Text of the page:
- Additional support for user created content. There’s already support for viewing MobileMe galleries, so how about a custom client for also accessing me.com email, contacts, and calendar on the big screen, navigated by the iPhone’s keyboard? And how about a tie-in to iWork.com, so users can pull up posted documents and comment on them? Or collaborative writing tools so that multiple people can write or draw on a shared HDTV blackboard, either using iPhones or a Bluetooth keyboard or trackpad (which would only require support for a USB Bluetooth dongle)?

Apple TV would make a great core system for digital signage and interactive kiosks, particularly when paired with a USB touch screen. Make it easy to create automated motion graphics and sell the device as a way to turn a standard HDTV into an animated window display, campus information system, or other navigation device. At home, turn the TV into a visualization center for calendar, to do events, posted reminders, streaming news headlines, and so on.

- Consider the controversial. While I’m quick to dismiss DRVs and DVDs as competing distractions, there are a variety of competitive services that Apple might benefit from partnering with, including ad-supported Hulu and subscriber-supported Netflix. Apple doesn’t favor either model, sticking to its guns as a pay-per-view digital media store. Making it possible to view third party content with ads or through a subscription would enable Apple to accommodate the fringes of demand in addition to pursuing an iTunes-centric model itself.

Adding provisional support for those services would make Apple TV more attractive, while also enabling Apple to recommend its own products. For example, it could offer to sell ad-free content at higher quality to Hulu watchers, or non-skipping, modern titles to users sifting through Netflix’s Instant Viewing catalog. Apple could also make a deal with Netflix to get subscription affiliate income from users who sign up with its service from Apple TV.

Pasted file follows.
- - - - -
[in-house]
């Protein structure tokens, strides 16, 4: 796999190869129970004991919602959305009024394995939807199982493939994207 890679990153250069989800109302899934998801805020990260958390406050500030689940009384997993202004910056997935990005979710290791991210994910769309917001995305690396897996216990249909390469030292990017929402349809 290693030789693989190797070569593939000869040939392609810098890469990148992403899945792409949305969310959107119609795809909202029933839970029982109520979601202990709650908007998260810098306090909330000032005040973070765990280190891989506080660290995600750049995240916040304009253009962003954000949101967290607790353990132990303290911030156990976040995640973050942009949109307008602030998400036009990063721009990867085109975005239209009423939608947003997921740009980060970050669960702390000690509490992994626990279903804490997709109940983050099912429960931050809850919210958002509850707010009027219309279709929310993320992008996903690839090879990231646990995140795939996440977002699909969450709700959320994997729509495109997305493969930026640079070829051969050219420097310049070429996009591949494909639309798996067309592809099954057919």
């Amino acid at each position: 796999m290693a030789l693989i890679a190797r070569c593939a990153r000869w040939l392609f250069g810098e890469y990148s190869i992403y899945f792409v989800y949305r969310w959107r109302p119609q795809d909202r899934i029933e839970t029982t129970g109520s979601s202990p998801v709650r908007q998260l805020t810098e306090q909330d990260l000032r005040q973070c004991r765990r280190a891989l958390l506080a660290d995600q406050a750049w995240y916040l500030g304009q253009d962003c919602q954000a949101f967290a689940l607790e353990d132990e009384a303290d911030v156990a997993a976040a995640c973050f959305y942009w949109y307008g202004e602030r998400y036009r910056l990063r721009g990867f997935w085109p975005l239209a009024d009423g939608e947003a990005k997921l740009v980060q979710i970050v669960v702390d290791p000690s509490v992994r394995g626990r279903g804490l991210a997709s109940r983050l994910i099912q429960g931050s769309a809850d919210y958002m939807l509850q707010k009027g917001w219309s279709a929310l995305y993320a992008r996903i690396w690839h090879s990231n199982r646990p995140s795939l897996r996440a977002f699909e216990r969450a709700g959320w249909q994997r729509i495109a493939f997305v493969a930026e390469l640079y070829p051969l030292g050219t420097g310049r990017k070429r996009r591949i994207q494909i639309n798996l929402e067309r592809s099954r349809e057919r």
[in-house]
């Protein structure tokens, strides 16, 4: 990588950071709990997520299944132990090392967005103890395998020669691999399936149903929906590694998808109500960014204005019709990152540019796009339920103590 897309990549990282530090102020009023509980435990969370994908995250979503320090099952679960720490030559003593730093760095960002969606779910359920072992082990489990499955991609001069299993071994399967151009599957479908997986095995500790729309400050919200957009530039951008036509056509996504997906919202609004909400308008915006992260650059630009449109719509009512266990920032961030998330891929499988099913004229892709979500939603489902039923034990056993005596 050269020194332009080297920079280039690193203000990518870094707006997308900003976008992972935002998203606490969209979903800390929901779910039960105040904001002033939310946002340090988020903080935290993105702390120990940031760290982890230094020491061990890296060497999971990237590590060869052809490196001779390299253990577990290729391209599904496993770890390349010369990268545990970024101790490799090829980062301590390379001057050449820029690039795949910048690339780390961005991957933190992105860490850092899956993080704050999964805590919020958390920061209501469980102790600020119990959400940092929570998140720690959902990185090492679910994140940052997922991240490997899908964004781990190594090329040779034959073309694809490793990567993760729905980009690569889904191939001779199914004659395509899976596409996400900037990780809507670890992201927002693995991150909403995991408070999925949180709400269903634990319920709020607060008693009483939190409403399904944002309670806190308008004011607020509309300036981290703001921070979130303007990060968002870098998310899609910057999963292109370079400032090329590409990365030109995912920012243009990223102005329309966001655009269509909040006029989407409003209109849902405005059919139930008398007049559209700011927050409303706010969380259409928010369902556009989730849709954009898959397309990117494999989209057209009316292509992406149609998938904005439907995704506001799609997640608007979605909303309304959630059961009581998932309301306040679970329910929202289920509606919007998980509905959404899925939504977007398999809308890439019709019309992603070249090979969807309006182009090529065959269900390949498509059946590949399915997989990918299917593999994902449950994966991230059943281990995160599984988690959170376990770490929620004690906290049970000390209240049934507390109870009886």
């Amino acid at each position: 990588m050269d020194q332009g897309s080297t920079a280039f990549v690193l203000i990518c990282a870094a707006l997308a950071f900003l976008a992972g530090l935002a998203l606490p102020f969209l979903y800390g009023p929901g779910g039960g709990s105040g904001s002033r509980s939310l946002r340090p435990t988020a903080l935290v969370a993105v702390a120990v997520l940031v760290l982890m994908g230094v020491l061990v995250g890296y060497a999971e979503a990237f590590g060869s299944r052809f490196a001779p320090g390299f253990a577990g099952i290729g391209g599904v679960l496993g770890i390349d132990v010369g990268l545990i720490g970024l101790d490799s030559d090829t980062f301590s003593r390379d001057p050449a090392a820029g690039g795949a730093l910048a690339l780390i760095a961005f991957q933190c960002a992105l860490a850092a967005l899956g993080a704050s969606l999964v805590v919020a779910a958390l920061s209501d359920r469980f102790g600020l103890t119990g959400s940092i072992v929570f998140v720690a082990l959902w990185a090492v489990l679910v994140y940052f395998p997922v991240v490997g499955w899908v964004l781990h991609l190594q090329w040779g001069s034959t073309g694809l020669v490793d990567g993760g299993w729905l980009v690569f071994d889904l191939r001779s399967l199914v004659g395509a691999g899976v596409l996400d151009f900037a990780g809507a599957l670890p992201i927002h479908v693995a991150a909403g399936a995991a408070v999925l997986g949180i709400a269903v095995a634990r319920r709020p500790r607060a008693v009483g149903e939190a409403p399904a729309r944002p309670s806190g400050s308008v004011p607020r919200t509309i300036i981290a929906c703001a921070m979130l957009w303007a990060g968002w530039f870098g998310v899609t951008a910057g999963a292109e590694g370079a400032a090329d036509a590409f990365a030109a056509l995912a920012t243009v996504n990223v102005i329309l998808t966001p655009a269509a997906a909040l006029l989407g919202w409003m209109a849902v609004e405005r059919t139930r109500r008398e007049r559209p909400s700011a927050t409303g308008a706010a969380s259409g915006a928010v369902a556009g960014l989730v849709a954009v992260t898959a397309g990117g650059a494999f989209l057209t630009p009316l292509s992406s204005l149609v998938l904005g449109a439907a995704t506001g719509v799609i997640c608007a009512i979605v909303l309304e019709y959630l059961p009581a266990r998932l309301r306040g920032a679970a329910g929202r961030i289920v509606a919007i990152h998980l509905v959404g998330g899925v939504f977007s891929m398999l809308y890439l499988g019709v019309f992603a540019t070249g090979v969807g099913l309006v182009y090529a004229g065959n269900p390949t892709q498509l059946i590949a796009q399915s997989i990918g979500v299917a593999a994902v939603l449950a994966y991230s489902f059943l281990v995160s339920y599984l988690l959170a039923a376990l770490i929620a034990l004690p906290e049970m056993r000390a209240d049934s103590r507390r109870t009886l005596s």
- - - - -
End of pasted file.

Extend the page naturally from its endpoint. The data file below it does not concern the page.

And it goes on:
By making Apple TV the preferred way to stream any content to the living room TV, Apple would directly benefit from having a wider audience to offer its iTunes content and MobleMe services.

Review: Netflix Player vs Apple TV
Five Ways Apple Will Change TV: 5
Five Ways Steve Jobs Can Turn On Apple TV Sales

- Hardware advances? Does Apple TV need a hardware update? It’s survived two years on the market without one, apart from a simple hard drive capacity boost. The device’s hardware is fast enough to do what it it was intended to do, which is to play back iTunes content. It was designed with future capabilities in mind. HD playback, digital surround sound, and DRM support to pacify the studios was all included from the start, even though all three weren’t unlocked immediately as the software struggled to catch up to the hardware.

In many ways, Apple TV is more like a games console than a computer, and was similarly designed to last for a long time on the market rather then being immediately obsolesced by a faster unit. Rumors suggest Apple may be eyeing a move to NVIDIA’s Ion platform, which pairs a dual core Intel Atom (low power x86) processor with the company’s high performance integrated graphics chip and system controller that first debuted in the MacBooks last year.

Whether that would enable Apple to deliver a similarly equipped box at a lower price, or slightly more capable box at the same price, remains to be seen. It does not appear that Apple TV really needs a hardware boost. The addition of Bluetooth might be nice, if Apple decides to provide support for keyboards and other peripherals, but the USB port can do that on today’s model.

What Apple TV really needs is a sharper 3.0 software update that keeps the box on par with advancements in the iPhone and iTunes. And if it can deliver that in the first half of the year, Apple TV will definitely keep pace with the success of Apple’s other products rather than boiling dry on the back burner as a neglected hobby.

Apple rumored to adopt NVIDIA’s Ion platform